Sacrifice His Position Despite Ru
mors to the Contrary—Tbe Mutiny
Among the Troops Causing a Great
Deal of Talk.
Copurioht , 1892, by the .V. Y. Associated Press.)
London. Oot. 21.—1 tis rumored that
serious difficulty has arisen in the cabinet
over tbe question of the release of prisoners
who were convicted of having
taken part in dynamite outrages
that occurred several years ago. A
prominent conservative organ even de
clares that the situation is so acute that
Mr. Asquith, home secretary, has threatened
to resign. It is au open secret tuat there
has been a difference of opinion in
the ministry as to the settlement of
the Trafalgar square question, but
the matter, was nrraiged by general
acceptance of a compromise which was
announced in these dispatches of Wednes
day last. This settlement was proposed by
Mr. Asquith himself, who oonverted the
other members of the ministry to this
simple so’ution of the knotty question,
which the conservatives had expected
would be a thorn in the side of the govern
ment for a long time to c >me. The present
difficulty has been greatly magnified in
tory q urters. Sir William Vernon Har
court, chancellor of the exchequer, is said
to be resolute against the release
of any of the dynamite prisoners, while
Mr. Asquith favors the granting of amnesty
to many of them though he even hosita’es
to favor a general pardon of all the dyna
miters. The liberals ridicule the idea that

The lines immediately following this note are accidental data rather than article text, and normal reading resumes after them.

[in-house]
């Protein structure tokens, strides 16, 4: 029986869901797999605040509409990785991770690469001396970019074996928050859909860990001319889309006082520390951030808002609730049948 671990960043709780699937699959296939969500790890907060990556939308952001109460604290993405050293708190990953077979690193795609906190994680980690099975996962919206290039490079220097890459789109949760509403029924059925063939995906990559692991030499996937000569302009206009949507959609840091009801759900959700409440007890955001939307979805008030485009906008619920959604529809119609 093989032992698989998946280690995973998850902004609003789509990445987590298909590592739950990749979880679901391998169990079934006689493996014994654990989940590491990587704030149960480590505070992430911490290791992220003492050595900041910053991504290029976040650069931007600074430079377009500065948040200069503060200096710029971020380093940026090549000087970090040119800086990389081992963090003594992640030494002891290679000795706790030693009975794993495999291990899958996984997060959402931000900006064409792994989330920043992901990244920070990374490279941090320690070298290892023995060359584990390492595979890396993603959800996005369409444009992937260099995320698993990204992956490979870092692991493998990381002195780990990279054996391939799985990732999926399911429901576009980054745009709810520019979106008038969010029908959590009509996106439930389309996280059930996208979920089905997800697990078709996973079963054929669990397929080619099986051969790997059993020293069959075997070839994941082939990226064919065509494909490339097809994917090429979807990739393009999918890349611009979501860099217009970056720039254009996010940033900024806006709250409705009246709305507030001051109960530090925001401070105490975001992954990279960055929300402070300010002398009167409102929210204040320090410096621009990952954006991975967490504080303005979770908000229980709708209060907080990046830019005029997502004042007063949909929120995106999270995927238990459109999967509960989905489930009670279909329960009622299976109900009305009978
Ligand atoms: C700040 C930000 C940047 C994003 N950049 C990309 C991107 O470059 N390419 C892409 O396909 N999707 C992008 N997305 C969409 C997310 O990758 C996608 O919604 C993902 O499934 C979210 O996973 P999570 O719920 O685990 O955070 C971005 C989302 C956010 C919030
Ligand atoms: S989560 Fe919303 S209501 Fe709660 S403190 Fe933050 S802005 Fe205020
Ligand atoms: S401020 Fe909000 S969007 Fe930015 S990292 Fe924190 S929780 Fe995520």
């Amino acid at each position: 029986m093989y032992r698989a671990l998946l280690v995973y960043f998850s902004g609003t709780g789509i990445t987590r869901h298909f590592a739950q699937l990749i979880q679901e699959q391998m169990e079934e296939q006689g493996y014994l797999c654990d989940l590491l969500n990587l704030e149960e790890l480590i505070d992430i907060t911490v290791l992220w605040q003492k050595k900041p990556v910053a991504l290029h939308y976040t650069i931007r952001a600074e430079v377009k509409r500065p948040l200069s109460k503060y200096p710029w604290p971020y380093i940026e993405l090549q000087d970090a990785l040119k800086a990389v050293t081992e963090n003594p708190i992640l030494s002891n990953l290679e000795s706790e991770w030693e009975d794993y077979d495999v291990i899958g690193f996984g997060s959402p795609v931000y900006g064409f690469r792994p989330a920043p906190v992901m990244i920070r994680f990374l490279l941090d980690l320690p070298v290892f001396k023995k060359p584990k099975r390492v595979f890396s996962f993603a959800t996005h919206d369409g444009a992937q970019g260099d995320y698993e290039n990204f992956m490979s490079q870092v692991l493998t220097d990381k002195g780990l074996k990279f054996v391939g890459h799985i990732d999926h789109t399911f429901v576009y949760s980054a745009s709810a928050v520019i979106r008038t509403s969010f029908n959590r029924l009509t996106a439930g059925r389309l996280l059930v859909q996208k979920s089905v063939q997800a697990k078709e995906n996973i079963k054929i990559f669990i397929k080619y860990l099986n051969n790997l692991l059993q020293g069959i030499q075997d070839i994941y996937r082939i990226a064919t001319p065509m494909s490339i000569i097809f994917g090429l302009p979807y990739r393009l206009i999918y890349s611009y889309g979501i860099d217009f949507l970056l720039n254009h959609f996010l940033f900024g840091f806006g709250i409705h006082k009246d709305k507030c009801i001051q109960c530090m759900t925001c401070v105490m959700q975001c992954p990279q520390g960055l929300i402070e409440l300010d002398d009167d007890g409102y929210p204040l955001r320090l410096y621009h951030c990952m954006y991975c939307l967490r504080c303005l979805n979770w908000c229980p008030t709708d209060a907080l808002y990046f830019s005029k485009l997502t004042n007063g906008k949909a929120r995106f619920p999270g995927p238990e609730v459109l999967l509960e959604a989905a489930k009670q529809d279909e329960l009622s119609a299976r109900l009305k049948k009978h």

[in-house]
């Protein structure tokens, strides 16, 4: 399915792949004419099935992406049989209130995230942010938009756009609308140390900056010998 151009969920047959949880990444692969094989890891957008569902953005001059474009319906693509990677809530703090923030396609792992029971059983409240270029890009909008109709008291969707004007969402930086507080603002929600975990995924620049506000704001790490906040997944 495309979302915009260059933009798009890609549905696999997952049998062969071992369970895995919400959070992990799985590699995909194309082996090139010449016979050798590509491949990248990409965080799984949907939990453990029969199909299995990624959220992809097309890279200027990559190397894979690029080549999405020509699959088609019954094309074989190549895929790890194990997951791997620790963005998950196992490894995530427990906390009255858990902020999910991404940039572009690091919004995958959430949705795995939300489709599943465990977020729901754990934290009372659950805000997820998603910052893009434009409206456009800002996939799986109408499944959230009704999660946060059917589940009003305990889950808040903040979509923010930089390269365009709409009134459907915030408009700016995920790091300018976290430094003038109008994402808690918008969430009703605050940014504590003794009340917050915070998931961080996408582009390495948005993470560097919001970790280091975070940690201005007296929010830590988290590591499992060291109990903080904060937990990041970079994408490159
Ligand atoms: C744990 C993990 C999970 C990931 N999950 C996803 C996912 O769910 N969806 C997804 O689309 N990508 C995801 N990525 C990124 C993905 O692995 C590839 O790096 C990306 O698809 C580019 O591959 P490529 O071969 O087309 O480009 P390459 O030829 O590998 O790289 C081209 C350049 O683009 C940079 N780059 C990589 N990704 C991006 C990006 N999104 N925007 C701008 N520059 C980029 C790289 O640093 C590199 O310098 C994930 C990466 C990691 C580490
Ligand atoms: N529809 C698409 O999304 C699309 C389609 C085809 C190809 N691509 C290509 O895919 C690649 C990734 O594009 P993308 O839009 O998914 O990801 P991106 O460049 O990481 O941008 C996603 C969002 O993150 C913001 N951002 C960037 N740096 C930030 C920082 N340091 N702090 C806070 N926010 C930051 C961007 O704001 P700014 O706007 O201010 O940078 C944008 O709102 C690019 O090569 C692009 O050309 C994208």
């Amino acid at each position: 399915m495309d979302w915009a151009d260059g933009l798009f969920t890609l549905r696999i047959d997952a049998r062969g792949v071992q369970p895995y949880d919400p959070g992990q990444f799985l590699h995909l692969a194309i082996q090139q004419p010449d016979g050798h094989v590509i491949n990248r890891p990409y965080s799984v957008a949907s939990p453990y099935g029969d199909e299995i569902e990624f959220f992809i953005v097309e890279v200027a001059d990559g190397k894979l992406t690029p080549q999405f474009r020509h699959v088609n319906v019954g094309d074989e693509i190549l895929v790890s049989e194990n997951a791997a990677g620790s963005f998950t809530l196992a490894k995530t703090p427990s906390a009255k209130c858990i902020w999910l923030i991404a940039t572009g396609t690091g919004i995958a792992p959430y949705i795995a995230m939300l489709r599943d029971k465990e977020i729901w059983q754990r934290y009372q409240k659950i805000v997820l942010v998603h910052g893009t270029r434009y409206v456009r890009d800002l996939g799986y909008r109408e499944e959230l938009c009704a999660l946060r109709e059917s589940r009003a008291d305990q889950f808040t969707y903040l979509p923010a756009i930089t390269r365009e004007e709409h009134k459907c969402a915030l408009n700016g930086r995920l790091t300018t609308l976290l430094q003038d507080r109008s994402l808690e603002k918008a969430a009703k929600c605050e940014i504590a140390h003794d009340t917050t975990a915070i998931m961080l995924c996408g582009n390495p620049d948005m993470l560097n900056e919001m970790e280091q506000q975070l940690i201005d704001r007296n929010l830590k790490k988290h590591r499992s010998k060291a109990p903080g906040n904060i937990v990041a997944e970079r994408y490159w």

there is any serious dissension over the
Besides, it is believed in independent
circles that Mr. Asquith, wh > is yoang and
ambitious, is not likely to jeopardize bis
newiy won position, to whioh six months
ago he had no suspicion of attaining, by
serious opposition to any solution of
the dynamite problem which had
received the general approval of bis col
leagues, According to reports from radical
centers one item of tbe Newcastle pro
gramme is certain of execution, Sir William
Vernon Hsrcourt having decided that the
next budget, which he intends shall be
thoroughly democratic, shall include pro
posals providing for a free "breakfast
table" by the abolition of the duties on tea.
coffee and oocoa, the resulting reduction in
the revenue to be met by increased taxation
of land. Such a scheme would give im
mense satisfaction to the working classes,
which have for a long time been agitating
this subject.
The recent manifestation of mutloy com
ing on top of another, in crack regiments
like the Guards and the Thirteenth Hussars
is creating a feeling bordering on consterna
tion throughout tbe country and causing a
groat outcry for a thorough inquiry into
the cause of what appears to bo widespread
discontent. Letters published in the news
papers from soldiers, some of whom still
belong to the discontented regiments, force a
belief that the officers are greatly to blame.